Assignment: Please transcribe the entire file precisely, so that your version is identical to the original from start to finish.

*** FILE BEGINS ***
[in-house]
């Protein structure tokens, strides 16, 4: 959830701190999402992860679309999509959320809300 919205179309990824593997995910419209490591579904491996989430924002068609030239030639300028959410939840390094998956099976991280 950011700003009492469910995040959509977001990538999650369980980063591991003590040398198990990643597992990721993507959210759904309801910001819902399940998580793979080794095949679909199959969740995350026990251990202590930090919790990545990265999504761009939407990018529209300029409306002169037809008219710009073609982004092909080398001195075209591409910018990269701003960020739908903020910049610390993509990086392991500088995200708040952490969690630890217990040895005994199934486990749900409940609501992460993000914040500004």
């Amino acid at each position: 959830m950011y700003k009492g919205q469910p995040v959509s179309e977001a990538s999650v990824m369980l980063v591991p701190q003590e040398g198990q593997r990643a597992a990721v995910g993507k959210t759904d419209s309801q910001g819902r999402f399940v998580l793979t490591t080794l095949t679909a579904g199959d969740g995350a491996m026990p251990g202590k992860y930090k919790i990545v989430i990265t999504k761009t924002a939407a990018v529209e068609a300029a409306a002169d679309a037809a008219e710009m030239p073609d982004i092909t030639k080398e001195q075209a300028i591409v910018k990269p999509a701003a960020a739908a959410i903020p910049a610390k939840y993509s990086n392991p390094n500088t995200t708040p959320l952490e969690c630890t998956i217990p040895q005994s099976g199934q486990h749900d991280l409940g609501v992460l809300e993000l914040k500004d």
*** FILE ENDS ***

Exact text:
[in-house]
């Protein structure tokens, strides 16, 4: 959830701190999402992860679309999509959320809300 919205179309990824593997995910419209490591579904491996989430924002068609030239030639300028959410939840390094998956099976991280 950011700003009492469910995040959509977001990538999650369980980063591991003590040398198990990643597992990721993507959210759904309801910001819902399940998580793979080794095949679909199959969740995350026990251990202590930090919790990545990265999504761009939407990018529209300029409306002169037809008219710009073609982004092909080398001195075209591409910018990269701003960020739908903020910049610390993509990086392991500088995200708040952490969690630890217990040895005994199934486990749900409940609501992460993000914040500004």
């Amino acid at each position: 959830m950011y700003k009492g919205q469910p995040v959509s179309e977001a990538s999650v990824m369980l980063v591991p701190q003590e040398g198990q593997r990643a597992a990721v995910g993507k959210t759904d419209s309801q910001g819902r999402f399940v998580l793979t490591t080794l095949t679909a579904g199959d969740g995350a491996m026990p251990g202590k992860y930090k919790i990545v989430i990265t999504k761009t924002a939407a990018v529209e068609a300029a409306a002169d679309a037809a008219e710009m030239p073609d982004i092909t030639k080398e001195q075209a300028i591409v910018k990269p999509a701003a960020a739908a959410i903020p910049a610390k939840y993509s990086n392991p390094n500088t995200t708040p959320l952490e969690c630890t998956i217990p040895q005994s099976g199934q486990h749900d991280l409940g609501v992460l809300e993000l914040k500004d």